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Matabele and Mashona Lands 1891

  • Thursday, October 27, 2011
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  • Here is another interesting article on the Shona and Ndebele of Zimbabwe life in early 19th century.

    Author(s): E. A. MaundSource: Proceedings of the Royal Geographical Society and Monthly Record of Geography,New Monthly Series, Vol. 13, No. 1 (Jan., 1891), pp. 1-21Published by: Blackwell Publishing on behalf of The Royal Geographical Society (with the Institute ofBritish Geographers)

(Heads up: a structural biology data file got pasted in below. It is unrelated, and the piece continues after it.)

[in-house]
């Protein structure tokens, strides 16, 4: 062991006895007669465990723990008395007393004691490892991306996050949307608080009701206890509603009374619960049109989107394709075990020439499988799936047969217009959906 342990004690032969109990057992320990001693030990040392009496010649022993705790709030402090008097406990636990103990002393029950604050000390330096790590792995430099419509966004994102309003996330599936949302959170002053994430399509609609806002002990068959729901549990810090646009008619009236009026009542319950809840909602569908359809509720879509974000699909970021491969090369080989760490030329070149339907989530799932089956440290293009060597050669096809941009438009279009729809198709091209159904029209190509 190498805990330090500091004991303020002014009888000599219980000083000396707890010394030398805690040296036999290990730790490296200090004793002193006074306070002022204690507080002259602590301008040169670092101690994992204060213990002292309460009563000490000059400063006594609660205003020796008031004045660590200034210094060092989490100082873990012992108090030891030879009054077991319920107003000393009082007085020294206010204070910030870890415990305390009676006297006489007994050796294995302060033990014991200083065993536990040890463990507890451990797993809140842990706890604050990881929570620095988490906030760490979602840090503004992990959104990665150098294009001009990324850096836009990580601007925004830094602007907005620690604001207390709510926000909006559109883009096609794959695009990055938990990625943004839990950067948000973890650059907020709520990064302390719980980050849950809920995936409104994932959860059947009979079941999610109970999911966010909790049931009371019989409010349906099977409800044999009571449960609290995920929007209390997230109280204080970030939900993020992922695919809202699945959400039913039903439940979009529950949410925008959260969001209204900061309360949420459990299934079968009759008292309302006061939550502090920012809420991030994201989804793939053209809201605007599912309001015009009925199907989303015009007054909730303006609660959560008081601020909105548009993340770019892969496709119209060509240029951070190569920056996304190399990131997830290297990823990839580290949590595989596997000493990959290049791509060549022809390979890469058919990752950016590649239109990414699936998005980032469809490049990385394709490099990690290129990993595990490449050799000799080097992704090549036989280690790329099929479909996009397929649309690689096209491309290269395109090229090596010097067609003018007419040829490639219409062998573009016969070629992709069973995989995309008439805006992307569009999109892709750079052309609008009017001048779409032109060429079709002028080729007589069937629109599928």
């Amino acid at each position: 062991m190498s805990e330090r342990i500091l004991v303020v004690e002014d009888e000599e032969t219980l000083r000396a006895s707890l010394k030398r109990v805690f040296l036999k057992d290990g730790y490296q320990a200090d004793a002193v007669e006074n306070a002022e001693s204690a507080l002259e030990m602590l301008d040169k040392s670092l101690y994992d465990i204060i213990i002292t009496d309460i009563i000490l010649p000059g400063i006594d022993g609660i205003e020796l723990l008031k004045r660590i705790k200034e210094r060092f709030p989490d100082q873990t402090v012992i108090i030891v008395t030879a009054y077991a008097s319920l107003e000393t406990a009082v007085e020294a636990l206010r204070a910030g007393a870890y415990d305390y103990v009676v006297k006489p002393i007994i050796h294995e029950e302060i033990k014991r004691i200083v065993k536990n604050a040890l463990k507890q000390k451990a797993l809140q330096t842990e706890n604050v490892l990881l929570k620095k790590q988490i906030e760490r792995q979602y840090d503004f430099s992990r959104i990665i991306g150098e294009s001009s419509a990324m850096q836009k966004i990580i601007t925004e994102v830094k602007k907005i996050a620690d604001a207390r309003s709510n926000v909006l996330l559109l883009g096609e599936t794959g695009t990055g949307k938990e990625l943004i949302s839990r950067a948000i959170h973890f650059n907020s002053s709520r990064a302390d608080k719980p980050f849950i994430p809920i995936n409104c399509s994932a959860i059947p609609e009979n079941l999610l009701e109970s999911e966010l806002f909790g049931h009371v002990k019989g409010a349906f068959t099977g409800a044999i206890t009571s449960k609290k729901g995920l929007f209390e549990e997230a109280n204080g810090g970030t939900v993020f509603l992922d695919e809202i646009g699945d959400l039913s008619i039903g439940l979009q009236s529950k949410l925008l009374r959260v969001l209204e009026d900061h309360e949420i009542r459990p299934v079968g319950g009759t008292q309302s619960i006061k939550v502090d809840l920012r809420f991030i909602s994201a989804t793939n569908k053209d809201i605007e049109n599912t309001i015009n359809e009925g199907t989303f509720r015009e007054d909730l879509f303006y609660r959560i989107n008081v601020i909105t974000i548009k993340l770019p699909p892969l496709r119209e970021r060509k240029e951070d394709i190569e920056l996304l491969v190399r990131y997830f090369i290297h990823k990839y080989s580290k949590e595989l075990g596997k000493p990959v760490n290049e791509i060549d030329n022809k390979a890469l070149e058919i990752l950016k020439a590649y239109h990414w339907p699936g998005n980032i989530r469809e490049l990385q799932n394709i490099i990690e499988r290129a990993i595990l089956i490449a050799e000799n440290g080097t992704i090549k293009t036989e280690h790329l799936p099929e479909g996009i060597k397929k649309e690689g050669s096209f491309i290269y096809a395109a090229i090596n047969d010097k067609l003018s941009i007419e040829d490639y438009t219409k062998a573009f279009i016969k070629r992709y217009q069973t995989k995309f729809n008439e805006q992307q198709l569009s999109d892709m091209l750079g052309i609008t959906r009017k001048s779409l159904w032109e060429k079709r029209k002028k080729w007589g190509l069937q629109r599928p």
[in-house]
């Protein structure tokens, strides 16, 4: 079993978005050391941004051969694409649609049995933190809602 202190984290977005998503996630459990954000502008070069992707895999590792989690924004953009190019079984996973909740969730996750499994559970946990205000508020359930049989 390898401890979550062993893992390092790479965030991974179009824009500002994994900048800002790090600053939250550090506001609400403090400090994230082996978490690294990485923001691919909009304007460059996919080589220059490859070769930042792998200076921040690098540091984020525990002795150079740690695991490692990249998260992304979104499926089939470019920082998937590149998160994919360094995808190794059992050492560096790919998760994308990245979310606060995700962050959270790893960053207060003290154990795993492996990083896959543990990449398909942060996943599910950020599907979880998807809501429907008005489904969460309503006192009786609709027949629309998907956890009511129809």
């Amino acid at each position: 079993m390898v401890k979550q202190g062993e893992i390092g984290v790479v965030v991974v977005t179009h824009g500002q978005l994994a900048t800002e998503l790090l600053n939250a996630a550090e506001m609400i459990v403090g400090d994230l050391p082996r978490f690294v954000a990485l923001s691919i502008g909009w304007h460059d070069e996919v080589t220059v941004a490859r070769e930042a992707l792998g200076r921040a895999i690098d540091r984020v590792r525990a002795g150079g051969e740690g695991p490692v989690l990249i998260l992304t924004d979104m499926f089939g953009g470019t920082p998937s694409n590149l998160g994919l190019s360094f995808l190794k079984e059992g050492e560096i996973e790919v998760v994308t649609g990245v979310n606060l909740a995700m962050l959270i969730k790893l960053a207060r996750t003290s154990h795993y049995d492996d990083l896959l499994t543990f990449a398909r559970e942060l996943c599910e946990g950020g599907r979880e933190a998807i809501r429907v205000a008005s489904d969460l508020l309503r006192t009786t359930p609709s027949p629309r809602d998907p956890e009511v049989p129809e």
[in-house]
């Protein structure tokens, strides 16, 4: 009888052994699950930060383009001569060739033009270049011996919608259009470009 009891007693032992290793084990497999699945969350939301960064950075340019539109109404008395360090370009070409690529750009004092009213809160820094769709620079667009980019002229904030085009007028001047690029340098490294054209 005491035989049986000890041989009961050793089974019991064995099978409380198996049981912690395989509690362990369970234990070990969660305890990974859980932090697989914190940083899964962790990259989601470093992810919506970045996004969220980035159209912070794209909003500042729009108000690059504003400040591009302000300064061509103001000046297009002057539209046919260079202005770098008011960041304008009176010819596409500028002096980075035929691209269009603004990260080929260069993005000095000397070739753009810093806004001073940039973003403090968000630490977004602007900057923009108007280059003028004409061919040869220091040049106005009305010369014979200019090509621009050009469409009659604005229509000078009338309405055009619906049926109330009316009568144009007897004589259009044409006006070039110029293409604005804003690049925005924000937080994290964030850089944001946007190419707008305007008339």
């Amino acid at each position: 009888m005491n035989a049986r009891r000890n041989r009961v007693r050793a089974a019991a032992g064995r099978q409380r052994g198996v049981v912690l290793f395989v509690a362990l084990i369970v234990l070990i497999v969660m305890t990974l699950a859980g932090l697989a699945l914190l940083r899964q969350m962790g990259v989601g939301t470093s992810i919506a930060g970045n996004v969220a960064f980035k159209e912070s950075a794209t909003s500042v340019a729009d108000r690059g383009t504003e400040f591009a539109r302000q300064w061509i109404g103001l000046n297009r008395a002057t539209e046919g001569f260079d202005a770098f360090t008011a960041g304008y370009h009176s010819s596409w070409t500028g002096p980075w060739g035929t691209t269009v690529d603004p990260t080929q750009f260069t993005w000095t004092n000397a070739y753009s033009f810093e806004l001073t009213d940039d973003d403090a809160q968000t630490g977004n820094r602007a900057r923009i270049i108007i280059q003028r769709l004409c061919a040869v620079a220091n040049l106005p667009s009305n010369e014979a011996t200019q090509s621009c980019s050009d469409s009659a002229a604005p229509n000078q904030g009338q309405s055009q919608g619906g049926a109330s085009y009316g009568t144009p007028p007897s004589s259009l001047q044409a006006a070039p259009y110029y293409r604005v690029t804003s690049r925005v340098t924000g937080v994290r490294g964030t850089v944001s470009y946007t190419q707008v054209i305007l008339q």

PROCEEDINGS OF THE ROYAL GEOGRAPHICAL SOCIETY AND MONTHLY EECOED OF GEOGRAPHY. On Matabele and Mashona Lands. By E. A. Maund. (Read at the Evening Meeting, November 24th, 1890.) Map, p. 64. Afrioa, with its many fascinations, bas monopolised much of the world's attention in 1890. Enterprise has been stimulated into fresh activity. Pioneers as intrepid as those of the sixteenth century have proved the commercial value of the " interior," which has been little better than a dream for the past three centuries. European Powers have carved up the sunny continent and painted its map with their own colours. A library of information has been compiled, and yet I would still draw your overtaxed attention to a region so long fabled as the seat of an ancient splendour and magnificence: the site from which " They fetched gold four hundred talents to King Solomon," which Milton " thought Ophir," where Moorish tradition supposed Sheba's queen ruled in luxury. The secret of this intensely interesting country, with its numerous pre-historic remains, now bids fair soon to be unlocked. Archaeologists are to have a rare treat in solving the oft-disputed problem as to the origin of these extensive ruins. Though stone-lore may prove this ancient and mythical civilisation to have been Phoenician, yet we know that the mediaeval Monomotapa or Benamatapa, the modern Matabele and Mashona Lands, was an empire rich in gold when Henry VIII. ascended our throne; whose " Great Lord" ruled many kings from his capital Zimbaoch (probably the ruined Zimbabye). Experts may now soon piece up a history by excavation, but at best it will be to show us a sad decadence from an ancient civilisation to a modern savagedom. This glorious country of Zambezia?so long speculated on, now speculated in, so oft traversed by our explorers and hunters, the scene of heart-breaking labours by our missionaries?is now being sys- tematically opened up, not by armed intervention, but by the vigorous epirit of commercial enterprise. With the last decade of this century will begin a new history of civiiisation in this famous forgotten land. The British South Africa Company, empowered by Royal charter, will there find employment, homes and riches for thousands of our over-teeming population, and the place of ruins will again become the support of a mighty empire.